The decision to rename Red Indian Lake is causing tension and fraying Indigenous and non-Indigenous relations in central Newfoundland, say some people in the area, as they speak out against the way the process has so far been handled.
The province initiated the change Wednesday, introducing legislation in the House of Assembly to rename the lake to Wantaqo’ti Qospem, a Mi’kmaw phrase which translates to ‘peaceful lake.’ The change precedes plans to return the remains of a Beothuk couple, Nonosabasut and Demasduit, to the area after being held in Scotland for nearly 200 years.
That announcement has caused racism to rear its ugly head, said Natasha Jones of Buchans Junction.
She said as an active member of the Qalipu First Nation, she was shocked to hear of the change as she didn’t even know the issue was on the radar, leading to “a feeling of being betrayed by the government.”
In turn, she said, the relationship between Indigenous and non-Indigenous people in the area has begun to break down.
“They thought the Indigenous members locally knew about the decision and were part of it and left them out. And so local Indigenous people were having to defend themselves and say we weren’t part of the conversation,” said Jones.
“Everybody locally was left out, and so there was a lot of mistrust and there was some name calling,” she said.
‘The government misstepped’
Jones is in favour of renaming the lake, saying the current name is derogatory toward Indigenous people.
However, she said the province should have used a reconciliation-based process in order to do so, and consulted locals and Indigenous groups in the communities near the lake, including Buchans, Buchans Junction and Millertown.
“I just think the government misstepped by consulting just the top Indigenous leaders and not giving a say to all residents… by kind of overstepping it, it really hurt community members,” Jones said.
Input from local Indigenous people would have been beneficial for reconciliation, she said. She’d like to see it called either Beothuk Lake, or Lake Beothuk.
“The order doesn’t matter, but I think that would really represent the history. It’s a Beothuk territory, the history of the lake involved… Beothuk people. And it’s a good name. It’s not derogatory in any way,” she said.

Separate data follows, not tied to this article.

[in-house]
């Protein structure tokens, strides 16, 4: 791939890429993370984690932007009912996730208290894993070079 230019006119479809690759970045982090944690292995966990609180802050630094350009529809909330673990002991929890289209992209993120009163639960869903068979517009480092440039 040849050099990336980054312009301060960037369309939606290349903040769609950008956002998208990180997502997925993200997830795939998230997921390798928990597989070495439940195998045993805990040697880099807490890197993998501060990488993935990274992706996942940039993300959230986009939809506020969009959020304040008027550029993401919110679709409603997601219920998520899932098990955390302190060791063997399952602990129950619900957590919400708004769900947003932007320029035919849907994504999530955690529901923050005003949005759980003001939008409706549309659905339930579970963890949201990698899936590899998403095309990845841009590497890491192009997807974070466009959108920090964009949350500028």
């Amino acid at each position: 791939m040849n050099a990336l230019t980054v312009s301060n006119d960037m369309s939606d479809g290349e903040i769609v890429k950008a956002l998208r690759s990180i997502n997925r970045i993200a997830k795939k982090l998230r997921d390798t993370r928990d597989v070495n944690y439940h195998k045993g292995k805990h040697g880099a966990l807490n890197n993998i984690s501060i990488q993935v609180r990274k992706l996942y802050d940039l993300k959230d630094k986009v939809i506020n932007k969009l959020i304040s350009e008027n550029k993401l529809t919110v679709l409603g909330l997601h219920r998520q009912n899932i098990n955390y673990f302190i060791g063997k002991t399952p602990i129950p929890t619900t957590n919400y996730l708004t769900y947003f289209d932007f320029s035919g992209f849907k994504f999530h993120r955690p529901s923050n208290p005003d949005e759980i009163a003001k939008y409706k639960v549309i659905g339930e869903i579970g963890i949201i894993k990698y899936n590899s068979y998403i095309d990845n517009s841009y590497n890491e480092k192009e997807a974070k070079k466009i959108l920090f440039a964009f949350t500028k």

Letter of objection
Buchans Mayor Derm Corbett said people are so upset about the lack of local consultation on the name change, he’s written a letter of objection to Premier Andrew Furey, Indigenous Affairs Minister Lisa Dempster and some members of parliament.
“The process that government used, it has made a lot of people feel disrespected,” he said
He called the situation an “opportunity lost” for Dempster to encourage reconciliation with Indigenous people in the area. CBC News reached out to Dempster for comment on Sunday, but did not received a response by deadline.
Corbett said there are many Indigenous people in the three communities along the lake who wanted to give input on a new name.
“I mean, it didn’t have to be a major consultation. But for people to flick on the news and see the minister simply say this is done…. that wasn’t good enough.”
“People consider this to be a very flawed process and they have taken slight,” he said.
‘It’s time’ to rename
Chief Mi’sel Joe of the Miawpukek First Nation suggested the name Wantaqo’ti Qospem to Premier Andrew Furey.
He said the name came from a song he had heard a long time ago, about peace flowing like a river.
“Given the violence that went on against the Beothuk people over 200 years ago, what better way to name a place,” he said.
“The Europeans put the name on that lake, because when they went up to murder the Beothuk people they saw people with red ochre on their face,” said he said.
“They weren’t red Indians. We’re not red Indians.”
The renaming of the lake, said Joe, is an important step in reclaiming the historical narrative for the province’s Indigenous peoples, as well as part of an identity that has long been co-opted by colonizers.
“We became known as ‘savages’, we were less than people, according to the government,” said Joe.
“Then we became Indians. And then we called ourselves ‘Micmac’, because the non-Aboriginal people called us ‘Micmac’.”
Now, said Joe, it’s time to change another derogatory name.
“It’s time. It’s time to look at this through the eyes of us as Aboriginal people on this land, and how we’d like to see change.”
When asked why Wantaqo’ti Qospem was selected over other names, including that of Demasduit, Joe said there are other places which would better bear her name.
“I think there’s a more appropriate place for Demasduit, for her name to be placed on,” he said.
“I’m thinking more along the lines of Mount Peyton.”
Mount Peyton was named for John Peyton Jr., who in March of 1819 led an expedition to the lake in which the Beothuk leader Nonosabasut was killed and his partner, Demasduit, was abducted.